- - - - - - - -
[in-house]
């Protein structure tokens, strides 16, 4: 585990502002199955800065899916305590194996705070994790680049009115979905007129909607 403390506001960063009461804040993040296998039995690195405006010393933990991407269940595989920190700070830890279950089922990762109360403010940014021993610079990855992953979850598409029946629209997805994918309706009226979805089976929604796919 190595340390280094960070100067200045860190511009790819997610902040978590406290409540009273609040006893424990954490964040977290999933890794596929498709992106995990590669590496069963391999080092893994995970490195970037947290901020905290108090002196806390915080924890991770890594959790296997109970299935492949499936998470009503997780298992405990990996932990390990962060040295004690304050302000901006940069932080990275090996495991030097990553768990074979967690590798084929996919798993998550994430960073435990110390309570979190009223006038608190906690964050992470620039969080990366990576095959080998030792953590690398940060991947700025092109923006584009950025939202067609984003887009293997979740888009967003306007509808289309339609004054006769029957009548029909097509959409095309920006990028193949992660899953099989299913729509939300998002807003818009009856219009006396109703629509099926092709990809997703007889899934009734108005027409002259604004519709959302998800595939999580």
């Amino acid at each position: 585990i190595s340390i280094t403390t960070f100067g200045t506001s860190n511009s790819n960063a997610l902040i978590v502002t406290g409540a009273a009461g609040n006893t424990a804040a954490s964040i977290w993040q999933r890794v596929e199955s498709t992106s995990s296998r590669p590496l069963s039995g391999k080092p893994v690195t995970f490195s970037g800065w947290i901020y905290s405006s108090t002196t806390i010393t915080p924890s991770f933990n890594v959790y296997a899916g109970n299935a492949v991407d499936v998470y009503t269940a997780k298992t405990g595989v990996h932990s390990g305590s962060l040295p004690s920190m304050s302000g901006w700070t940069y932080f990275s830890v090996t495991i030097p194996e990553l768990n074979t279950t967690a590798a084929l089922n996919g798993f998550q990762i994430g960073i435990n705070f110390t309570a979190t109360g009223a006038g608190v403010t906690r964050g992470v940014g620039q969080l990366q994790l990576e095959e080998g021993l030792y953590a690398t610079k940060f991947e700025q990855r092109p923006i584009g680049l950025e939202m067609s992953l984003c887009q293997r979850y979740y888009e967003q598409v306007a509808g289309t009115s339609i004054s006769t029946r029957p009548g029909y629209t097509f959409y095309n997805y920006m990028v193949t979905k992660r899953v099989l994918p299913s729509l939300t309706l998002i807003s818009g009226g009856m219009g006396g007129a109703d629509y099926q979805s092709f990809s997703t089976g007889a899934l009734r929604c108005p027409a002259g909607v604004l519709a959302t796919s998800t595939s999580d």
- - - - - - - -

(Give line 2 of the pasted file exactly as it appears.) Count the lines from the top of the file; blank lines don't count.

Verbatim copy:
């Protein structure tokens, strides 16, 4: 585990502002199955800065899916305590194996705070994790680049009115979905007129909607 403390506001960063009461804040993040296998039995690195405006010393933990991407269940595989920190700070830890279950089922990762109360403010940014021993610079990855992953979850598409029946629209997805994918309706009226979805089976929604796919 190595340390280094960070100067200045860190511009790819997610902040978590406290409540009273609040006893424990954490964040977290999933890794596929498709992106995990590669590496069963391999080092893994995970490195970037947290901020905290108090002196806390915080924890991770890594959790296997109970299935492949499936998470009503997780298992405990990996932990390990962060040295004690304050302000901006940069932080990275090996495991030097990553768990074979967690590798084929996919798993998550994430960073435990110390309570979190009223006038608190906690964050992470620039969080990366990576095959080998030792953590690398940060991947700025092109923006584009950025939202067609984003887009293997979740888009967003306007509808289309339609004054006769029957009548029909097509959409095309920006990028193949992660899953099989299913729509939300998002807003818009009856219009006396109703629509099926092709990809997703007889899934009734108005027409002259604004519709959302998800595939999580």